Is sexism a form of prejudice? Although the question might appear absurd, consider Allport’s (1954) influential definition of ethnic prejudice. Prejudice, Allport wrote, “is an antipathy based upon a faulty and inflexible generalization” (p. 9). The existence of prejudice is commonly indexed by measures of antipathy, such as social distance (e.g., Crosby, Bromley, & Saxe, 1980) and negative stereotypes (e.g., Sigall & Page, 1971). Relationships between men and women, however, do not easily fit the mold of ethnic prejudice, at the very least because no other two groups have been as intimately connected (S. T. Fiske & Stevens, 1993). Furthermore, cultural images of women from ancient to modern times are not uniformly negative; women have been revered as well as reviled (Eagly & Mladinic, 1993; Guttentag & Secord, 1983; Tavris & Wade, 1984). Sexism is indeed a prejudice, but in this article we argue that it is, and probably always has been, a special case of prejudice marked by a deep ambivalence, rather than a uniform antipathy, toward women. Our goals are to: (a) reveal the multi dimensional nature of sexism, (b) offer a theoretical and empirical analysis of the sources and nature of men’s ambivalence toward women, (c) compare our conception of ambivalent sexism with other theories of ambivalence (including ambivalent racism), and (d) provide a validated measure of ambivalent sexism.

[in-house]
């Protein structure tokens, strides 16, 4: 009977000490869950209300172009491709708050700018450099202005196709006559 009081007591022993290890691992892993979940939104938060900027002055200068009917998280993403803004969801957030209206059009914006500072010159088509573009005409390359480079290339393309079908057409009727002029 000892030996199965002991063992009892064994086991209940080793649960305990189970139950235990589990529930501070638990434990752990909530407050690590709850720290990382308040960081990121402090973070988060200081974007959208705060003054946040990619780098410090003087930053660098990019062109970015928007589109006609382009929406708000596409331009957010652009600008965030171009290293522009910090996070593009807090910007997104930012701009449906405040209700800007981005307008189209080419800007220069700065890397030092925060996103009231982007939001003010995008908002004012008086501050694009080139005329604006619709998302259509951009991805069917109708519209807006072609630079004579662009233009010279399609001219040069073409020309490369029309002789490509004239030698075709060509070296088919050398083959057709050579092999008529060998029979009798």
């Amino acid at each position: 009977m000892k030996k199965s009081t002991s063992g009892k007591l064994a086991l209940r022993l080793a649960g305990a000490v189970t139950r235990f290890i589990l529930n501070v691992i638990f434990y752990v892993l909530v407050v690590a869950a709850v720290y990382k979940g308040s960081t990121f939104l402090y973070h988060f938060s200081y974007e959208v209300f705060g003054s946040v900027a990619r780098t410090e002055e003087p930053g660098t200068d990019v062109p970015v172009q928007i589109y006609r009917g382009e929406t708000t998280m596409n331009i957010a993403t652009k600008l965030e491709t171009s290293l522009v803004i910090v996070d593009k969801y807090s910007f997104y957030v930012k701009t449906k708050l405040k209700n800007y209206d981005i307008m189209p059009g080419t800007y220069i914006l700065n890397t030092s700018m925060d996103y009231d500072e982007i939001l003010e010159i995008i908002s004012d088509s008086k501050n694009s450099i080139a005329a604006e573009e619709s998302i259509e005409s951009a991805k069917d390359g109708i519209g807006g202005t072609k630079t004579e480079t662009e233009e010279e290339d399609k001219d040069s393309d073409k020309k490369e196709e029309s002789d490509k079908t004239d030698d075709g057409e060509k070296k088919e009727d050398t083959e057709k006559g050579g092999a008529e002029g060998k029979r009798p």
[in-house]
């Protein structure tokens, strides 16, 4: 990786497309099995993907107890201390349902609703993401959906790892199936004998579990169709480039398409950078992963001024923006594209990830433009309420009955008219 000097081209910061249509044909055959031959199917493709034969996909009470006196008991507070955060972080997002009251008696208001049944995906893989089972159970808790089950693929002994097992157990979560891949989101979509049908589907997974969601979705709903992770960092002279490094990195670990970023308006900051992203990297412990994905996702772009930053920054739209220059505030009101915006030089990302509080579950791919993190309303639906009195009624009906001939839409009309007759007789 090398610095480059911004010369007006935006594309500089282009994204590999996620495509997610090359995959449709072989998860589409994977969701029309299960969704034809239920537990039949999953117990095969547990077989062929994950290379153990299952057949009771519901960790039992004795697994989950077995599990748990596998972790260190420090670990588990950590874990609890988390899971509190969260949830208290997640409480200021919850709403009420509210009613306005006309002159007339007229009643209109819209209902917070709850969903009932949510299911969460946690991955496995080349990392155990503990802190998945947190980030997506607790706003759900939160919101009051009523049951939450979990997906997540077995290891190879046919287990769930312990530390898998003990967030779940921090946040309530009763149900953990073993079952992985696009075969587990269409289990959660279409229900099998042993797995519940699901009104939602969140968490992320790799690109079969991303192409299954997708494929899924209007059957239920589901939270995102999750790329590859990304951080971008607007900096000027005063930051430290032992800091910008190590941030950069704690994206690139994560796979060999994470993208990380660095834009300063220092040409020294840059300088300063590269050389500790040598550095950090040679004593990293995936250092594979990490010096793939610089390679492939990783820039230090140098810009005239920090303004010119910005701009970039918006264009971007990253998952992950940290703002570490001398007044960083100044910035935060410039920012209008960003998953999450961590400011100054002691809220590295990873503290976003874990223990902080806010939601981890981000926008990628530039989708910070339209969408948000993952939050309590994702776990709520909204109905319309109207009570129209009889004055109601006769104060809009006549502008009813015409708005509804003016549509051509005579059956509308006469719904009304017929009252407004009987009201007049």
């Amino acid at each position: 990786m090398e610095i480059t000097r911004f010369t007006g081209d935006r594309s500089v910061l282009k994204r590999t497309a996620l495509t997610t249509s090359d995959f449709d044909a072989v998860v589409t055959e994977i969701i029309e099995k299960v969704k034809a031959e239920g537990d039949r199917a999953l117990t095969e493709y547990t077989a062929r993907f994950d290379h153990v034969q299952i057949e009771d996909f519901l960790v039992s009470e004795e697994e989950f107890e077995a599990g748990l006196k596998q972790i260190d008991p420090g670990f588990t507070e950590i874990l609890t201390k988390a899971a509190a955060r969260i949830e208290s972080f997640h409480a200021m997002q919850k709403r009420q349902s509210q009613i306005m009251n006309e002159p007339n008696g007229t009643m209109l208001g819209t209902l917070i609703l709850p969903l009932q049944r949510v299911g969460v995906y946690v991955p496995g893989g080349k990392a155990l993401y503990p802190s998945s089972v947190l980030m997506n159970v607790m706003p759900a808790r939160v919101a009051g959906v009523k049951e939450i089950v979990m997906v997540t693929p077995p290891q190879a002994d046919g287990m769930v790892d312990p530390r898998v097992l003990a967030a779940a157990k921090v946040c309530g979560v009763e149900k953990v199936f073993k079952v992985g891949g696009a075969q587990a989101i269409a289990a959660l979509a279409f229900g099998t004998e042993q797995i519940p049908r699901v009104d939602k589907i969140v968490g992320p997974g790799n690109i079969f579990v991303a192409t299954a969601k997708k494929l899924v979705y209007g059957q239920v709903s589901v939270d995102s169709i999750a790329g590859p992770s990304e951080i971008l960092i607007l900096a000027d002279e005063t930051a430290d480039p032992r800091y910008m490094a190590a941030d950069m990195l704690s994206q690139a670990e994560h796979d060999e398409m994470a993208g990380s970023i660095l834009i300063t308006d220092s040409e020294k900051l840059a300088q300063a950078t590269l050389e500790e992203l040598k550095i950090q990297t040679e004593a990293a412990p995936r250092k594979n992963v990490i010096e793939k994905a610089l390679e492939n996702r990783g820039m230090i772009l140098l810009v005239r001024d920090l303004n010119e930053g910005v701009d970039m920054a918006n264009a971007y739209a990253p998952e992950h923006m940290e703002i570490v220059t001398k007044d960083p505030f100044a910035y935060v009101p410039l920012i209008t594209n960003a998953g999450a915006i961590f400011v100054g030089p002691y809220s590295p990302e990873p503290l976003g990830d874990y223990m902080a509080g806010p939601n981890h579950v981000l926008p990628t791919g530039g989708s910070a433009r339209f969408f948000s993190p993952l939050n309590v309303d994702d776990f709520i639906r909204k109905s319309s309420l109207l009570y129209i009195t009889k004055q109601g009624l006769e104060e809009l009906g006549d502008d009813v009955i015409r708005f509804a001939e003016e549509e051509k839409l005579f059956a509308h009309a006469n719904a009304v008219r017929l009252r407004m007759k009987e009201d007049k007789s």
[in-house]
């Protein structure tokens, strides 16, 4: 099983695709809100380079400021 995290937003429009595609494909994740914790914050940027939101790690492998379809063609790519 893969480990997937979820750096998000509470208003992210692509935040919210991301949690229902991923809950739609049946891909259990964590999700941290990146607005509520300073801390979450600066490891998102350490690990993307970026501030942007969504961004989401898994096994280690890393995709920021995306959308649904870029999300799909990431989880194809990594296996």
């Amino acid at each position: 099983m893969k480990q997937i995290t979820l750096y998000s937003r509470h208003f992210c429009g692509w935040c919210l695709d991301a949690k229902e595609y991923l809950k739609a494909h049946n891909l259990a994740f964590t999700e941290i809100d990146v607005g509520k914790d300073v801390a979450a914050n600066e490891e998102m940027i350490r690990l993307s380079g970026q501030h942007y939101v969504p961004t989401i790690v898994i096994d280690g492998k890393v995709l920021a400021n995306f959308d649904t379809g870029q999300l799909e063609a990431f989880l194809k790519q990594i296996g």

|Original language||English (US)|
|Title of host publication||Social Cognition|
|Subtitle of host publication||Selected Works of Susan Fiske|
|Publisher||Taylor and Francis|
|Number of pages||45|
|State||Published - Jan 1 2018|
All Science Journal Classification (ASJC) codes